Posts Tagged ‘lawn’


Posted in General on March 23rd, 2010 by Eugene Finerman – 9 Comments

Hark, I hear the first sound of a suburban Spring:  the lawn services are back.  The ensuing racket, while still preferable to “Lohengrin”, amounts to a form of writer’s block.  All I now can write about is that damn noise–or Mexican history.  (For some reason, the lawn services never remind me of Scandinavia.)  If only Santa-Anna could have equipped his army with mowers and leaf blowers, the garrison of the Alamo might have been annoyed into retreating to Vermont.

And here is the second sign of Spring: my essay on lawncare. 

I wonder whether my wife gets more satisfaction from making our yard bloom or making me work.  Over the last weekend Karen fully exploited my vanity, docility and cheapness.  Even at 58, I still have delusions of virility, which I manifest by mowing the lawn.  In the suburbs, any status-conscious homeowner is expected to delegate that chore to a lawn service. While I have a liberal’s sense of shame over the Mexican War (and since the 2000 election would gladly return Texas to its original owners), I don’t intend to pay $50 a week merely to atone for the Treaty of Guadeloupe-Hidalgo.

I now get dirty looks from the passing lawn crews and my neighbors regard me as subversive.  Indeed, some of the local children can’t believe that a homeowner would mow the lawn.  Once, teenagers were going door-to-door to raise money for a high school methadone clinic or some other fringe benefit that my exorbitant property taxes don’t completely subsidize.  I was toiling in the yard, pushing the mower.  The teenagers walked past me and rang the front door.  I didn’t say a word; after all, I wasn’t presumed to speak English.  If someone should ever address the mowing peasant in Spanish, I am ready with this reply, “I am sorry, but I had to read Cervantes in translation.”

My husbandry is not limited to mowing because my wifery is not limited to lawncare. Karen is an obsessed gardener.  I imagine that she read “Lady Chatterley’s Lover” only for landscaping hints.  Of course, in creating a garden Karen needs to cultivate me. She cannot simply order me to rake, dig and lug; I am too fond of the French Revolution to tolerate that.  No, Karen’s stratagem is to ask my opinion. “Do you think that we need to dig up this flower bed?  Do you think that we should weed the lawn?” My opinion invariably is that I have no choice, but serfdom always is more cheerful when you pretend to volunteer.

I must confess to an embarrassing relationship with weeds.  One of them seduced me. Several years ago, I noticed a pretty plant with a brocade of white flowers growing in our lawn.  Karen identified it as Queen Anne’s Lace and she must have assumed that I would mow the weed to oblivion.  However, I let it survive.  More than the plant’s charming look, I felt such sympathy for the original Queen Anne. The Stuarts usually were stupid but attractive: imagine a dynasty cast by Aaron Spelling.  Anne, however, was begrudged the good looks and cheated in every other way too.  The dull, miserable woman outlived her children, was exploited by politicians and betrayed by every friend but her brandy.  I could not remedy 18th century medicine, politics or morality, but I could spare the plant that bore Anne’s name.  Unfortunately, in a month, Anne had spread throughout our lawn.  Her namesake had never been that prolific.  I found myself yanking two-foot stalks to atone for my knowledge of history and ignorance of weeds.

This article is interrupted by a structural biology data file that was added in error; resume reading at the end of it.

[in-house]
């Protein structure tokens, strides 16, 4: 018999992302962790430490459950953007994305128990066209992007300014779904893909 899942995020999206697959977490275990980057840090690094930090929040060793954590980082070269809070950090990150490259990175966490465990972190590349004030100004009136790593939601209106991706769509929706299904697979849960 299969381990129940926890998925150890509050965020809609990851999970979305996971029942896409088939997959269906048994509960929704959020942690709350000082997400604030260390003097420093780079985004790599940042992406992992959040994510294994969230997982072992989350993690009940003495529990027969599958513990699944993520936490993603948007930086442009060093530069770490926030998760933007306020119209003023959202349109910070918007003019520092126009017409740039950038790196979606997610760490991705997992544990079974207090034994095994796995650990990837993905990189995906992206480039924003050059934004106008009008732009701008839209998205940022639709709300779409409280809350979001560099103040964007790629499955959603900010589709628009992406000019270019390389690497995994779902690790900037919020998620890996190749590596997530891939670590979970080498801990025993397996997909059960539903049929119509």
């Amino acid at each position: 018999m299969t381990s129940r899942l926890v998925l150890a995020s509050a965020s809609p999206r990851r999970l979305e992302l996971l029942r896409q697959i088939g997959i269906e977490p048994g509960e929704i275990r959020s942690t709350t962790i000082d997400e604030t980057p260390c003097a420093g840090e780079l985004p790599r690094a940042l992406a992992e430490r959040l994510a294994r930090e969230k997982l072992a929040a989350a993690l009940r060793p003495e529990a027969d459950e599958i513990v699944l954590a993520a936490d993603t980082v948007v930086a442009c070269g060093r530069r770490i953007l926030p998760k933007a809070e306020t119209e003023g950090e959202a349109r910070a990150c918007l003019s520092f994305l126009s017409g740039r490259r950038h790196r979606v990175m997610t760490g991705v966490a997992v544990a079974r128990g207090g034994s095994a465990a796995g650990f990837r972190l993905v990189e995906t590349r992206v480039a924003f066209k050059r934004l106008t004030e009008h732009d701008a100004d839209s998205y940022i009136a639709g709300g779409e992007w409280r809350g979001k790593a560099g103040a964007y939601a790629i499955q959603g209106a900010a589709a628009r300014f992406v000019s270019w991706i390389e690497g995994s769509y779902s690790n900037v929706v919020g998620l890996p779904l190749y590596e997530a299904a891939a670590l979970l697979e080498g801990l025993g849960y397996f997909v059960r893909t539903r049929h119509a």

My compassion has never extended to dandelions and, like any other homeowner, I wage eternal jihad against the yellow intruders.  The war has steadily escalated.  I began with personal combat, using a knife to dig up each weed.  The sight of me squatting on the grass and stabbing the lawn may not been a testimonial to my sanity.  I ended up with a lawn pitted with knife wounds, but it was dandelion-free.  Of course, my morbid satisfaction didn’t last.  Any surviving tendrils would resurrect the weed, and the dandelions would sprout back, thicker and surlier. 

In the next phase of the war, I resorted to a socially responsible herbicide.  Its all-natural, biodegradable, holistic ingredients were supposed to persuade or shame the dandelions into leaving our lawn.  Tibet has used the same approach in dealing with China, and with the same results.  So, this year I abandoned all regard for the Geneva Convention and bought a 48-pound bag of death.  Its advertising could have been translated from a Nuremberg Rally, promising me a solution to all alien seeds while nourishing a race of super-grass. 

My herbicidal euphoria ended when I took the time to read the back of the bag.  The warnings were much longer than the instructions.  Skin grafts and amputations were possible consequences, and users should expect to remove dead pets from the lawn.  Karen began to think that the lawn was not worth the dangers; where is Lady Macbeth when I need her?  According to the warnings, the herbicide was dangerous to touch or smell, and it could corrode metal and concrete; yet, it was also good for grass.  How could it be, unless it was grass’ vengeance on mankind? 

Of course, I still used the herbicide.  Captain Ahab would have understood.  I did make a few concessions to survival by wearing a safety mask, gloves suitable for handling uranium, and two sets of work clothes. For all these precautions, the product may still kill me, but at least it will get the dandelions first.  While awaiting my demise, I can keep busy with pruning, raking, digging and more mowing.  And Karen has been asking my opinion about the mildew in a shower stall.  Husbandry is not limited to yardwork.

p.s.  Let’s not forget the historic significance of this day: